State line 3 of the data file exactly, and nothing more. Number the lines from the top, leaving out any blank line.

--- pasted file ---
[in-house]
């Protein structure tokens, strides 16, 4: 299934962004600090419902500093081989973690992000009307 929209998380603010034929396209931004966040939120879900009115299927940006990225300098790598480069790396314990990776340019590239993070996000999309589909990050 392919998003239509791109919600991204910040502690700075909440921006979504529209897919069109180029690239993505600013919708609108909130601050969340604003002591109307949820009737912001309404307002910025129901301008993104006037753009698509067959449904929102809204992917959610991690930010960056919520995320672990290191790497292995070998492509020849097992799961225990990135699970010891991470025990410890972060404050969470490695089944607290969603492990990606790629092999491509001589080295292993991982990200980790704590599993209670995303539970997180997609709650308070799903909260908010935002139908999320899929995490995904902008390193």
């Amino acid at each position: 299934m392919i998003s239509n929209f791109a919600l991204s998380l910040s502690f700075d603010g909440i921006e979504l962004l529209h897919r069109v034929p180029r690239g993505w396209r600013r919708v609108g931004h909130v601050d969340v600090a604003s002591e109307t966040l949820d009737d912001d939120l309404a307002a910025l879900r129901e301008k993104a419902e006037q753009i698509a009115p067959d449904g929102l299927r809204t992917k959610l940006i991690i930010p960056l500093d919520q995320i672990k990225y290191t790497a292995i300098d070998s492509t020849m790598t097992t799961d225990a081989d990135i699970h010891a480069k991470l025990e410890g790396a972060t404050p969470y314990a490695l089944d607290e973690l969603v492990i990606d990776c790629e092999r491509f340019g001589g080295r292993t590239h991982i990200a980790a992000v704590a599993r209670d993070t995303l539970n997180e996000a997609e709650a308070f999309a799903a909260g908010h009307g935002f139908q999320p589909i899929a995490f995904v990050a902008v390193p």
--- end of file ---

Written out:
């Amino acid at each position: 299934m392919i998003s239509n929209f791109a919600l991204s998380l910040s502690f700075d603010g909440i921006e979504l962004l529209h897919r069109v034929p180029r690239g993505w396209r600013r919708v609108g931004h909130v601050d969340v600090a604003s002591e109307t966040l949820d009737d912001d939120l309404a307002a910025l879900r129901e301008k993104a419902e006037q753009i698509a009115p067959d449904g929102l299927r809204t992917k959610l940006i991690i930010p960056l500093d919520q995320i672990k990225y290191t790497a292995i300098d070998s492509t020849m790598t097992t799961d225990a081989d990135i699970h010891a480069k991470l025990e410890g790396a972060t404050p969470y314990a490695l089944d607290e973690l969603v492990i990606d990776c790629e092999r491509f340019g001589g080295r292993t590239h991982i990200a980790a992000v704590a599993r209670d993070t995303l539970n997180e996000a997609e709650a308070f999309a799903a909260g908010h009307g935002f139908q999320p589909i899929a995490f995904v990050a902008v390193p």